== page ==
Philosophers Among Winners of Recent Large ERC Grants


The European Research Council (ERC) recently announced the winners of their sizable “Consolidator Grants,” and several philosophers were among them.

They are:

A.J. Cotnoir (University of St Andrews)
“Instruments of Unity: the Many Ways of Being One”
We perceive unities everywhere: from ant colonies to cellular automata, from organisms to organisations. Yet we have little understanding of the general constraints by which they are unified. The Instruments of Unity Project tackles this abstract question in a way that provides concrete applicable answers. The core hypothesis: unity is a complex pluralistic phenomenon, requiring a multifaceted theoretical approach. We identify unity relations across a variety of formal settings in a way that is receptive to insights and tools from the cognitive and computing sciences, even addressing the ‘meta-question’ as to whether there’s any unity to the different types of unity. We plan to apply the resulting framework to problems in metaphysics, social ontology, and formal ontology. Along the way, we seek to rehabilitate a more holistic ‘carving’-based metaphysics over against the dominant reductionistic ‘building’-based paradigm. (€1.7 million)

Dennis Lehmkuhl (University of Bonn)
“The Centre of Gravity Project”
The foundations of the general theory of relativity (GR) were laid by Albert Einstein in 1915. But much of what has been built on those foundations was developed in the Renaissance Period of GR between 1955 and 1975.  In these years, several researchers built on Einstein’s foundations, but also revolutionized the mathematical tools and physical concepts within GR. Indeed, without the concepts and tools formed during this Renaissance, the recent observation of gravitational waves, rewarded with the Nobel Prize in physics in 2017, and the convincing prediction of and mounting evidence for the existence of black holes, rewarded with the Nobel Prize in physics in 2020, would not have been possible. And yet, these developments have not been properly investigated by historians or philosophers of science thus far.  The goal of The Centre of Gravity Project (COGY) is to close this gap. The project will combine pioneering research on the published papers and  literary estates of the core figures of the Renaissance period—such as Sir Roger Penrose, Stephen Hawking, Sir Hermann Bondi, Jürgen Ehlers and John Wheeler—with the analysis of detailed oral-history interviews. The aim is to get to the bottom of the most advanced mathematical techniques and conceptual innovations of GR, concepts like black holes, event horizons, and trapped surfaces.The project team will consist of historians and philosophers of physics as well as physicists and mathematicians. (€1.99 million)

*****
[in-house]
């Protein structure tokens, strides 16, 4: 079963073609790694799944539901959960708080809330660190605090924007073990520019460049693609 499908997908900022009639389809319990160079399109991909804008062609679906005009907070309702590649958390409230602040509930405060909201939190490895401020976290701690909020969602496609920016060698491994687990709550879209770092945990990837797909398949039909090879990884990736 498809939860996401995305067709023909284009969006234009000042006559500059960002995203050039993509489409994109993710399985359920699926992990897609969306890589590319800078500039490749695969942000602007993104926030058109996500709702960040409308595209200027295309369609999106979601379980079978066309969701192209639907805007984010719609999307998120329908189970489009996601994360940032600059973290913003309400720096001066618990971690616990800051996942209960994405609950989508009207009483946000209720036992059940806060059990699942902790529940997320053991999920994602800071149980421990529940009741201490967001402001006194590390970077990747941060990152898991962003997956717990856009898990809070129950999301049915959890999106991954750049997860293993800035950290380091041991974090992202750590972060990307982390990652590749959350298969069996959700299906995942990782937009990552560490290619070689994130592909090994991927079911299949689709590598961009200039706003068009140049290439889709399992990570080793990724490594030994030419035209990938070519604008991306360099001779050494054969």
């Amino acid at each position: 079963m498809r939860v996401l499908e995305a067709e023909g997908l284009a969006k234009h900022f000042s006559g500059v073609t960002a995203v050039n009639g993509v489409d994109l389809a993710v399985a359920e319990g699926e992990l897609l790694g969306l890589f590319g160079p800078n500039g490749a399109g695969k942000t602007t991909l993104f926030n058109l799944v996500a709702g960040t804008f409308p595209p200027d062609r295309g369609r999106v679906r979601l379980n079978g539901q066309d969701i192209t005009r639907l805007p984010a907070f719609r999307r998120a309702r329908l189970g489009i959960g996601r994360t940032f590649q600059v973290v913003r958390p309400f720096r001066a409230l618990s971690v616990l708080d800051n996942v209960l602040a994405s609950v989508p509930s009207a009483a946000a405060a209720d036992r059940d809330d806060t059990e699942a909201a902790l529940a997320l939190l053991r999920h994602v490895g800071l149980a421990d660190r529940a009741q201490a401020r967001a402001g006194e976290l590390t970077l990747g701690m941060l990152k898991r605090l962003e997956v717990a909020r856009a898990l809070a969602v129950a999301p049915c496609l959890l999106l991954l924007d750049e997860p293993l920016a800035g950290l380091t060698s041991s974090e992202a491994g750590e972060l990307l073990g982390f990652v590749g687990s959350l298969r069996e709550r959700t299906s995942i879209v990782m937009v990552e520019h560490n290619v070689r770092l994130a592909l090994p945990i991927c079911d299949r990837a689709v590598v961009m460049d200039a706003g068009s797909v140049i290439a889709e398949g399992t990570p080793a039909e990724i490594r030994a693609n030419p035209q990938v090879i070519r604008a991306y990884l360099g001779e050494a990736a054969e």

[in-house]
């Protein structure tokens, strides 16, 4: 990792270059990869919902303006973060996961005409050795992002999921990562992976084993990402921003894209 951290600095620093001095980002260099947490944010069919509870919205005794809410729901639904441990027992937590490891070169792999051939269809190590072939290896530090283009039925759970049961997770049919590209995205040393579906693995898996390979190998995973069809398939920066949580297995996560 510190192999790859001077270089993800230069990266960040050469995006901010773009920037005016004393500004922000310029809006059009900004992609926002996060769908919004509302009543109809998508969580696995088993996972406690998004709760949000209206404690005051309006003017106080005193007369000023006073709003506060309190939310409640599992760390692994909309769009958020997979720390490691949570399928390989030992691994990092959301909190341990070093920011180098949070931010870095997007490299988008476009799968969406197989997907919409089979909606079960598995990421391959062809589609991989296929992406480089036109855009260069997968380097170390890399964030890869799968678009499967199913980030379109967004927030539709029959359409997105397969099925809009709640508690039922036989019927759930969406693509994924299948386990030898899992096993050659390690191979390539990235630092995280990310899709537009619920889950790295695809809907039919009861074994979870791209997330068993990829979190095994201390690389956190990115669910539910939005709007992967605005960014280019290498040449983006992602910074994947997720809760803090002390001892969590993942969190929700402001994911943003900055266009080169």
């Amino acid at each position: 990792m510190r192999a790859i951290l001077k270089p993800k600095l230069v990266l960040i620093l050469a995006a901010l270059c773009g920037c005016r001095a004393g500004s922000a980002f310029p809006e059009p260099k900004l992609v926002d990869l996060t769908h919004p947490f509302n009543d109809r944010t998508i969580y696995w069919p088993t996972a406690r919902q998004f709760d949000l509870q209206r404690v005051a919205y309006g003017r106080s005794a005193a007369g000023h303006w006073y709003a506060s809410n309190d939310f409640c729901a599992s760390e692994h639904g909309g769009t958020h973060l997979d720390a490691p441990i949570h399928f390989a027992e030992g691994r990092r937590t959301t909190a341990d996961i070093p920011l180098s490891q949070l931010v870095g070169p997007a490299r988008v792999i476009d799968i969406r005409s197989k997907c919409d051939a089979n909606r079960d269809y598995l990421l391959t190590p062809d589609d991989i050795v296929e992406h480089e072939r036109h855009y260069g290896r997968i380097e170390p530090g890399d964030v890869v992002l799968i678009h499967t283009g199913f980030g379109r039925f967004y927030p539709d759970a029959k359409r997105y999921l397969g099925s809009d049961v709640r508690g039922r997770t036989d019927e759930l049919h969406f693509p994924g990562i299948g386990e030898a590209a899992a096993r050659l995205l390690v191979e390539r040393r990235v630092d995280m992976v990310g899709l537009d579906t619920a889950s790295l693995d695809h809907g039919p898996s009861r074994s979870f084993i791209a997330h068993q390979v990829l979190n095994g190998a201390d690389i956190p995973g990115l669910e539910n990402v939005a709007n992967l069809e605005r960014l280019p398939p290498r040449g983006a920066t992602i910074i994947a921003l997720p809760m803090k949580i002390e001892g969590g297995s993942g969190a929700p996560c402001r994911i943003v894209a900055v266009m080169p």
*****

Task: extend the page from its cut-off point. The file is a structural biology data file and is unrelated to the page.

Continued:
Gry Oftedal (University of Oslo)
“Self-Assembly: Shifting our View of Life”
The project aims to build a new theoretical framework within the philosophy of science for understanding and explaining life, by bringing in the increasing knowledge about selfassembly processes from the life sciences. Researchers in the project will develop a comprehensive analysis of self-assembly across scales and look at differences and similarities to ideas of self-organization. We will challenge current ideas of mechanist and interventionist accounts of explanation and aim to build bridges between mechanist and organicist ideas of life. (€1.97 million)

Christian Vassallo (University of Calabria)
“Assessing Philosophical Authors and Texts from Herculaneum and Elsewhere on Early Stoicism: Insights into Ancient Logic, Physics, and Ethics towards a new von Arnim”
The project aims to remake, through a team of researchers and a task force of American and European universities, the Stoicorum Veterum Fragmenta, that is the edition of fragments and testimonies concerning the first phase of early Stoicism. (€2 million)

Susana Viegas (NOVA University of Lisbon)
“Film-Philosophy as a Meditation on Death”
“Film-Philosophy as a Meditation on Death” explores the affinities between philosophy and cinema. The research project seeks to bring together two distinct practices, but with a common interest in the theme of death, without which one would not have begun to philosophize and for which films show a special interest as a narrative and formal motif. To substantiate an emerging area of philosophical studies, such as Philosophy of Cinema, will be one of the main contributions of this project that seeks to understand the paradoxical situation in which we live: if on the one hand, we avoid thinking about death on our daily lives, we readily discuss the theme when it appears in films or television series. (€1.7 million)

According to European Research Council President Maria Leptin, “ERC Consolidator grants support researchers at a crucial time of their careers, strengthening their independence, reinforcing their teams and helping them establish themselves as leaders in their fields. And this backing above all gives them a chance to pursue their scientific dreams.”

In total, the ERC awarded €657 million to 321 researchers in this round of grants. For more information, including links to the full list of grant recipients, go here.

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Rosanna Festa
1 year ago

It seems we are searching philosophy integrity. Thank you to the winners.